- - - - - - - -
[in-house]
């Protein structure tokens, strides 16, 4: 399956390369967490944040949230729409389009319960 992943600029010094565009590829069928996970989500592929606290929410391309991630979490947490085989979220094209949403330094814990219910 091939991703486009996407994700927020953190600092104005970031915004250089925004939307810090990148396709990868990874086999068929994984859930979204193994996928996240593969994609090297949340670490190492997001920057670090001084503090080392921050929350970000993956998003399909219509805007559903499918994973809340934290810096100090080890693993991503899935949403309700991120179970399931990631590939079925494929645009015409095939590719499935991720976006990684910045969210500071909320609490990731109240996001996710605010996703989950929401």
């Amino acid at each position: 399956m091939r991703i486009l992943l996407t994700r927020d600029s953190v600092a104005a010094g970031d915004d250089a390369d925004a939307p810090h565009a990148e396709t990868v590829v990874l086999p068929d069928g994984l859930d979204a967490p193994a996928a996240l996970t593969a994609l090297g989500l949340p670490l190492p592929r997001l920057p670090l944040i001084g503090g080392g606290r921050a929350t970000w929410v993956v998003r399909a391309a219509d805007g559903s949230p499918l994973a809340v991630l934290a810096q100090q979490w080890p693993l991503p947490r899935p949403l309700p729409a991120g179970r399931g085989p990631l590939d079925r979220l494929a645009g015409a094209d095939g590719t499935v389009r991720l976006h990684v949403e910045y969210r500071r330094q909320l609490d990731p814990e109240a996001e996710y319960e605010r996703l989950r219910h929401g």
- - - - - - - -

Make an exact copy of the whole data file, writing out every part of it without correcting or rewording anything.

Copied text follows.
[in-house]
């Protein structure tokens, strides 16, 4: 399956390369967490944040949230729409389009319960 992943600029010094565009590829069928996970989500592929606290929410391309991630979490947490085989979220094209949403330094814990219910 091939991703486009996407994700927020953190600092104005970031915004250089925004939307810090990148396709990868990874086999068929994984859930979204193994996928996240593969994609090297949340670490190492997001920057670090001084503090080392921050929350970000993956998003399909219509805007559903499918994973809340934290810096100090080890693993991503899935949403309700991120179970399931990631590939079925494929645009015409095939590719499935991720976006990684910045969210500071909320609490990731109240996001996710605010996703989950929401």
């Amino acid at each position: 399956m091939r991703i486009l992943l996407t994700r927020d600029s953190v600092a104005a010094g970031d915004d250089a390369d925004a939307p810090h565009a990148e396709t990868v590829v990874l086999p068929d069928g994984l859930d979204a967490p193994a996928a996240l996970t593969a994609l090297g989500l949340p670490l190492p592929r997001l920057p670090l944040i001084g503090g080392g606290r921050a929350t970000w929410v993956v998003r399909a391309a219509d805007g559903s949230p499918l994973a809340v991630l934290a810096q100090q979490w080890p693993l991503p947490r899935p949403l309700p729409a991120g179970r399931g085989p990631l590939d079925r979220l494929a645009g015409a094209d095939g590719t499935v389009r991720l976006h990684v949403e910045y969210r500071r330094q909320l609490d990731p814990e109240a996001e996710y319960e605010r996703l989950r219910h929401g």